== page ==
On Monday, Gov. Rick Scott announced the state of Florida was sending almost $2.2 million to help expand the Mote Marine Laboratory’s Ozone Treatment System which is leading the fight against red tide as it continues to hurt the Sunshine State.

Scott said on Monday that the state government will invest $2,178,000 “to test innovative technologies to mitigate the effects of red tide utilizing specialized clay field experiments and other innovative approaches for controlling and mitigating the impacts of red tide including expansion of Mote Marine Laboratory’s Ozone Treatment System.”

The governor’s office explained why the funds would help combat red tide.

“These systems have proven to successfully clean water, ridding it of the algae that causes red tide,” Scott’s office noted. “Three additional mitigation technologies are also in development at Mote Marine Laboratory. Last week, Governor Scott announced a partnership between the Florida Fish and Wildlife Conservation Commission (FWC) and world-renowned experts and scientists from the Woods Hole Oceanographic Institution, Mote Marine Laboratory, the University of South Florida (USF) and the Florida Department of Environmental Protection (DEP) to focus on using a form of specialized clay to quell the effects of red tide. Red tide is naturally-occurring algae that has been documented along Florida’s Gulf Coast since the 1840’s and occurs nearly every year.”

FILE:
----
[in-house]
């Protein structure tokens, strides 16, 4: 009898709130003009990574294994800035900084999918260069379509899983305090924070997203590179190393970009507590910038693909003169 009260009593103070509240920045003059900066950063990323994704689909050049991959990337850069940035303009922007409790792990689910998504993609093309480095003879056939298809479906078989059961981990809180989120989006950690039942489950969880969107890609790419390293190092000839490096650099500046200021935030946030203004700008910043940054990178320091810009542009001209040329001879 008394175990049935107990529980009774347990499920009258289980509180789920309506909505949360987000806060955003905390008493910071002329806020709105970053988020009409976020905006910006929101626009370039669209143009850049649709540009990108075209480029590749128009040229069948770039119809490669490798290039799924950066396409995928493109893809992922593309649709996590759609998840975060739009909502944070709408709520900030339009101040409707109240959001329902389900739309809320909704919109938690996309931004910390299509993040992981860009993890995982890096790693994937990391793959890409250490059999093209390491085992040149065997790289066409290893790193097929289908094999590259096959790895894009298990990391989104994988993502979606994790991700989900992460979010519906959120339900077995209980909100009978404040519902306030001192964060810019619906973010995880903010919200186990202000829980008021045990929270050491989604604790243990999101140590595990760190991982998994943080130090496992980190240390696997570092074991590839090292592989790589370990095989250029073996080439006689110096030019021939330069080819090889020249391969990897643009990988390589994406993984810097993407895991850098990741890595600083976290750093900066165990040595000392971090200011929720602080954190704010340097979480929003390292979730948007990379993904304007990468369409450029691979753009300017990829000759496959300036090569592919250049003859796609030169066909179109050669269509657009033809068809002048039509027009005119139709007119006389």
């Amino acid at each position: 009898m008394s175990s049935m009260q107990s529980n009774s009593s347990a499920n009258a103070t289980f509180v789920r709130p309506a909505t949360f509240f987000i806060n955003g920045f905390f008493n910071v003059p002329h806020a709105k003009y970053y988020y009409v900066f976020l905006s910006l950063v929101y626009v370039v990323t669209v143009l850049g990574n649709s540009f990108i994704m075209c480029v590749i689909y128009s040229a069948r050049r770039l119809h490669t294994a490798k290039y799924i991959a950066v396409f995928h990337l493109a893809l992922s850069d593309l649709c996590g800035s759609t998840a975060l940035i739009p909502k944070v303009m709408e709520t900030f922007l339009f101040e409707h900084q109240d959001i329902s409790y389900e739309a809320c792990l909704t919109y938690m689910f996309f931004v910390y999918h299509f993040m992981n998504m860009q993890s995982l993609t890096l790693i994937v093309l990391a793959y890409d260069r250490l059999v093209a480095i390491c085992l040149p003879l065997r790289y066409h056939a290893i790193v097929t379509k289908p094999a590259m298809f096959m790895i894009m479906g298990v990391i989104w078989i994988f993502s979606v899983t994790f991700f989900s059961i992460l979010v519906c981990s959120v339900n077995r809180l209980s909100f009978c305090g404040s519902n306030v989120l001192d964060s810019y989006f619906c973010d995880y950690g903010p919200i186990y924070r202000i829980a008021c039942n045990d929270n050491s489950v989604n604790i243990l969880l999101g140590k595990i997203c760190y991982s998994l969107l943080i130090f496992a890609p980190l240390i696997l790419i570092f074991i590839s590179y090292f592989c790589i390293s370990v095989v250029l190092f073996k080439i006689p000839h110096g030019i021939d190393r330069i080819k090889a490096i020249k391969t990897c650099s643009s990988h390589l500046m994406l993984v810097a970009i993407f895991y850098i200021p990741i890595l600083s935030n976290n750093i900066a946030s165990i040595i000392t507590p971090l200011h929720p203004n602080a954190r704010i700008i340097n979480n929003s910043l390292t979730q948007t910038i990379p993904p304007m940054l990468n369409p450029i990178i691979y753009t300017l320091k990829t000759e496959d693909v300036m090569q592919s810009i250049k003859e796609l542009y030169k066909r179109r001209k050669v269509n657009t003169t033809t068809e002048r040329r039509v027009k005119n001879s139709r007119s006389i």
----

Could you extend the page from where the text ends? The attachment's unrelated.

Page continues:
The governor, who is currently challenging U.S. Sen. Bill Nelson, D-Fla., in one of the closest Senate races in the nation, offered his take on Monday.

“As our state continues to battle naturally-occurring red tide along our Gulf Coast, we will stop at nothing to help our communities deal with this issue. Today, I’m proud to announce the latest of our aggressive actions to fight red tide and direct nearly $2.2 million to Mote Marine Laboratory to expand its Ozone Treatment Systems, and fund work of a new partnership between the state and world-renowned scientists that we announced last week between FWC, Woods Hole, Mote Marine Laboratory, USF and DEP to conduct new field testing of a specialized clay focused on quelling red tide,” Scott said.

“Last week, I urged FWC to create a new Florida Center for Red Tide Research and reconvene the Harmful Algal Bloom Task Force and since red tide began impacting our shores, we have directed more than $14 million in grants and other funding to combat this natural phenomenon,” Scott added. “Florida will not stop working until our communities recover from red tide and the innovative and deliberate steps we have taken over the past week show our resolve to act quickly and do whatever it takes to get results for the families of our state.”

Michael Crosby, the president and CEO of Mote Marine Laboratory, said the funds will help against red tide.

“Mote Marine Laboratory welcomes this significant support from Governor Scott to build on the wealth of knowledge that has resulted from many years of impactful research collaborations with FWC and other partners by launching a rapid response initiative that will utilize applied science and innovative technology approaches for controlling and mitigating the impacts of red tide. The primary focus of this initiative will be to determine the most effective and ecologically sound methods for mitigating adverse impacts from the harmful algae, K. brevis, along the southwest Florida coast and canal systems. The initiative will be structured to rapidly examine novel potential mitigation products through laboratory, mesocosm and pilot-scale field deployments that may have applications for other harmful algal blooms throughout Florida and around the world,” Crosby said.

 

Kevin Derby can be reached at Kevin.Derby@floridadaily.com.

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